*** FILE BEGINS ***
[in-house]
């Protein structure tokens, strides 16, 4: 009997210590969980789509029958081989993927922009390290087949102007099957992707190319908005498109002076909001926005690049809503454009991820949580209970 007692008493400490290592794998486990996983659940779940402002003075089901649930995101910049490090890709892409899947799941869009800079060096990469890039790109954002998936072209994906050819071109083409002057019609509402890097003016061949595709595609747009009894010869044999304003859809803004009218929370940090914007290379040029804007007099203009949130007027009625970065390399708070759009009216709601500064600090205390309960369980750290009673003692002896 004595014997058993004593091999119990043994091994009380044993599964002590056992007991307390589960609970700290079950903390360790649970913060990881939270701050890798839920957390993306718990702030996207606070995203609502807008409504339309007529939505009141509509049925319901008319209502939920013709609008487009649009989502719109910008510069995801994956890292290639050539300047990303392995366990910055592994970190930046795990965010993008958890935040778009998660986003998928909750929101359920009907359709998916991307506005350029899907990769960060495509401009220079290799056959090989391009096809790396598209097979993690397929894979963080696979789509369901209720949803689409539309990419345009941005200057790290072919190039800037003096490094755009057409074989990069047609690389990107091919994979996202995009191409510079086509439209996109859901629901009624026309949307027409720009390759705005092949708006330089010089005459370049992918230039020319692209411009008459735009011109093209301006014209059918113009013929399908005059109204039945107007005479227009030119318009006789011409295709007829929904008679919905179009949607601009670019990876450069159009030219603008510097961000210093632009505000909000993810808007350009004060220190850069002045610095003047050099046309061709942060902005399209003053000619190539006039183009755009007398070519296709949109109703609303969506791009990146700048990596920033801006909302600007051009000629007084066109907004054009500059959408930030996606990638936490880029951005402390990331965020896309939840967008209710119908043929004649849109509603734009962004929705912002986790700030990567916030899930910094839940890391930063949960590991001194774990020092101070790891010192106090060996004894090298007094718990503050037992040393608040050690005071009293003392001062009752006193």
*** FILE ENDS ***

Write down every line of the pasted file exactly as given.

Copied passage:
[in-house]
């Protein structure tokens, strides 16, 4: 009997210590969980789509029958081989993927922009390290087949102007099957992707190319908005498109002076909001926005690049809503454009991820949580209970 007692008493400490290592794998486990996983659940779940402002003075089901649930995101910049490090890709892409899947799941869009800079060096990469890039790109954002998936072209994906050819071109083409002057019609509402890097003016061949595709595609747009009894010869044999304003859809803004009218929370940090914007290379040029804007007099203009949130007027009625970065390399708070759009009216709601500064600090205390309960369980750290009673003692002896 004595014997058993004593091999119990043994091994009380044993599964002590056992007991307390589960609970700290079950903390360790649970913060990881939270701050890798839920957390993306718990702030996207606070995203609502807008409504339309007529939505009141509509049925319901008319209502939920013709609008487009649009989502719109910008510069995801994956890292290639050539300047990303392995366990910055592994970190930046795990965010993008958890935040778009998660986003998928909750929101359920009907359709998916991307506005350029899907990769960060495509401009220079290799056959090989391009096809790396598209097979993690397929894979963080696979789509369901209720949803689409539309990419345009941005200057790290072919190039800037003096490094755009057409074989990069047609690389990107091919994979996202995009191409510079086509439209996109859901629901009624026309949307027409720009390759705005092949708006330089010089005459370049992918230039020319692209411009008459735009011109093209301006014209059918113009013929399908005059109204039945107007005479227009030119318009006789011409295709007829929904008679919905179009949607601009670019990876450069159009030219603008510097961000210093632009505000909000993810808007350009004060220190850069002045610095003047050099046309061709942060902005399209003053000619190539006039183009755009007398070519296709949109109703609303969506791009990146700048990596920033801006909302600007051009000629007084066109907004054009500059959408930030996606990638936490880029951005402390990331965020896309939840967008209710119908043929004649849109509603734009962004929705912002986790700030990567916030899930910094839940890391930063949960590991001194774990020092101070790891010192106090060996004894090298007094718990503050037992040393608040050690005071009293003392001062009752006193």